Edges of all the forms should be covered including the stem molds. Plastic packaging tape works well for this. Use the table saw with feather boards clamped to the guide and table to keep the strip thickness uniform. A circular saw with a guide jig for cutting the strips is shown in the photo. Make a few test cuts and adjust your set up. Using a thin kerf blade like the Diablo, cut more than enough strips since some will break or have large knots or other problems.
They do not need to be the total length of the boat, they can be scarf jointed or butt jointed on the hull. The strength of the hull comes from the wood core laminated with fiberglass not from using continuous strips. Cut the bead first since the cove is more delicate.
Once again make some test runs to adjust your set up. I end up with tape pieces every 6 inches or so. Once the deck was securely positioned, I ran a strip of masking tape down the length of the seam to seal it up. I was careful not to allow too many wrinkles in this strip as they could cause a mess later. I laid this strip of tape down on sheet of waxed paper and slathered on some mixed epoxy with a chip brush to completely saturate the strip. I also brushed some epoxy on the lower seam between the deck and hull on the inside of the boat.
Then it was just a matter of unrolling the tape on to the seam. Using the chip-brush I worked the tape down into the corner between the deck and hull, smoothing out any wrinkles or bubbles. Each side took about 20 minutes with a few hours break in between. The next day when the epoxy had cured, I stripped off the masking and packing tape. At this point the long seams between all the panels were fairly sharp.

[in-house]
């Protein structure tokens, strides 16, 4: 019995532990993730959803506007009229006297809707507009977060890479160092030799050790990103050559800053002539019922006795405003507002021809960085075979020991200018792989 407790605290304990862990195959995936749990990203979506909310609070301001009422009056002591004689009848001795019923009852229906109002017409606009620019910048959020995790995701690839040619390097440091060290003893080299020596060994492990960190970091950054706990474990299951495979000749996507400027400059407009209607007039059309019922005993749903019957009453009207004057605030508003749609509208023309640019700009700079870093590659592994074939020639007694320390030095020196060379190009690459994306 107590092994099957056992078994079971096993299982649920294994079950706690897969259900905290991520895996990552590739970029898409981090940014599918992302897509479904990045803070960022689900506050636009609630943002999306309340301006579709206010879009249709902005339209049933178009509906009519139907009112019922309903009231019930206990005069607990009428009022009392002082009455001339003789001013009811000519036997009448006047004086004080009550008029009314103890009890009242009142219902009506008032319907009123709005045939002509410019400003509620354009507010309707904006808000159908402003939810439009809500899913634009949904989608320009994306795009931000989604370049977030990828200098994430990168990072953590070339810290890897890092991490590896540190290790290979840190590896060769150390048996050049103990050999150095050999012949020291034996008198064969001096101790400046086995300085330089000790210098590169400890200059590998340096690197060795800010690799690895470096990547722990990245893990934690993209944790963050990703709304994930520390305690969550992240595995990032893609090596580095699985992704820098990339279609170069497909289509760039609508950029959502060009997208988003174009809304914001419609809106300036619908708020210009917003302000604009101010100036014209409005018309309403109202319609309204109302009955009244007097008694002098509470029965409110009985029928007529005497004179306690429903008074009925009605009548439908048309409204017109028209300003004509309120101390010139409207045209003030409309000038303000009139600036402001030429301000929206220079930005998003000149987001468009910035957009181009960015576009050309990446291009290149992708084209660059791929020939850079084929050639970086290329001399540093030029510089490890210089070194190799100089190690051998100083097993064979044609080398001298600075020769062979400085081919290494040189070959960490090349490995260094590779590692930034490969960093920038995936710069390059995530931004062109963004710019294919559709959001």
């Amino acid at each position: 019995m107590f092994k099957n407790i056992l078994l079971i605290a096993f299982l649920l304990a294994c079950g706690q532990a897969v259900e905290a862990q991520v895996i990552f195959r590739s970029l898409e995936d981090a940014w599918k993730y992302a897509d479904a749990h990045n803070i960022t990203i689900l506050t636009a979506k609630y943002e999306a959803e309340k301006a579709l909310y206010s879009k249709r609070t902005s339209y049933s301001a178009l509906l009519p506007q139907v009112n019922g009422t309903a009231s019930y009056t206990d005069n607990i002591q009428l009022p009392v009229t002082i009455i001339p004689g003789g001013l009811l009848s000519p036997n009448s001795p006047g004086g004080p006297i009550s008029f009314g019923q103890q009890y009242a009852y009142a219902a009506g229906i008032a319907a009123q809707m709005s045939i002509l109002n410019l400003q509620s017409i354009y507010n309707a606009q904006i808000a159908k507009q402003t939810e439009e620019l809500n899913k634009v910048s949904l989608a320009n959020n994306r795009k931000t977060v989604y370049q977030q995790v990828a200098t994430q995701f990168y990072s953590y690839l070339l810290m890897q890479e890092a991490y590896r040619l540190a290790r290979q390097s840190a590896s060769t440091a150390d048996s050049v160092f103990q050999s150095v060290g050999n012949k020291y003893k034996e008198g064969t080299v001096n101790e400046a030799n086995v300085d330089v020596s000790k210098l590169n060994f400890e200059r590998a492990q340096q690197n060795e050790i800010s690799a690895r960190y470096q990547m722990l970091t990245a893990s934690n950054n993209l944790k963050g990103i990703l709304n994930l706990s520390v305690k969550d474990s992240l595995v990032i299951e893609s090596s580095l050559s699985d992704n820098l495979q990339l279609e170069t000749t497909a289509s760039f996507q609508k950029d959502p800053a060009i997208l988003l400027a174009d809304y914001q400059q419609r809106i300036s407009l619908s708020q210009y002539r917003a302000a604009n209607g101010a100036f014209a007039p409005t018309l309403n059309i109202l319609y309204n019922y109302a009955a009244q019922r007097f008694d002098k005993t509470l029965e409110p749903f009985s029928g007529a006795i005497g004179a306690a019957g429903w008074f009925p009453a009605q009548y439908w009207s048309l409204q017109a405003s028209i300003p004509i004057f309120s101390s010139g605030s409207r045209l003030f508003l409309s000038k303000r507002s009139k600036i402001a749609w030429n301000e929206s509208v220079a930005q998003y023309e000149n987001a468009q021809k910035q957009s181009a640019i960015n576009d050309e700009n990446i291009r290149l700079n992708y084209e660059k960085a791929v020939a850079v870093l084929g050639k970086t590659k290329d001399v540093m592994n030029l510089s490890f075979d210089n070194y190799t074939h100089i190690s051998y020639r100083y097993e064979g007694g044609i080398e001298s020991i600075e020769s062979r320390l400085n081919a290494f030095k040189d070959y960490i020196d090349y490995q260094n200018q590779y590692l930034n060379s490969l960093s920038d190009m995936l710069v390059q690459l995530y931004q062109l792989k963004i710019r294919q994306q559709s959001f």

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Fiberglass does not wrap around sharp angles, and sharp angles are delicate and weak in the finished kayak, so they need to be rounded over. Once I have a consistent chamfer down the full length, I knock the corners of the chamfer to create the beginnings of a round-over. A couple more passes with the plane completes the radius. The epoxy seal coat over the stain has had a chance to set up hard by now so it really should be scuffed up with grit sandpaper to take the gloss off.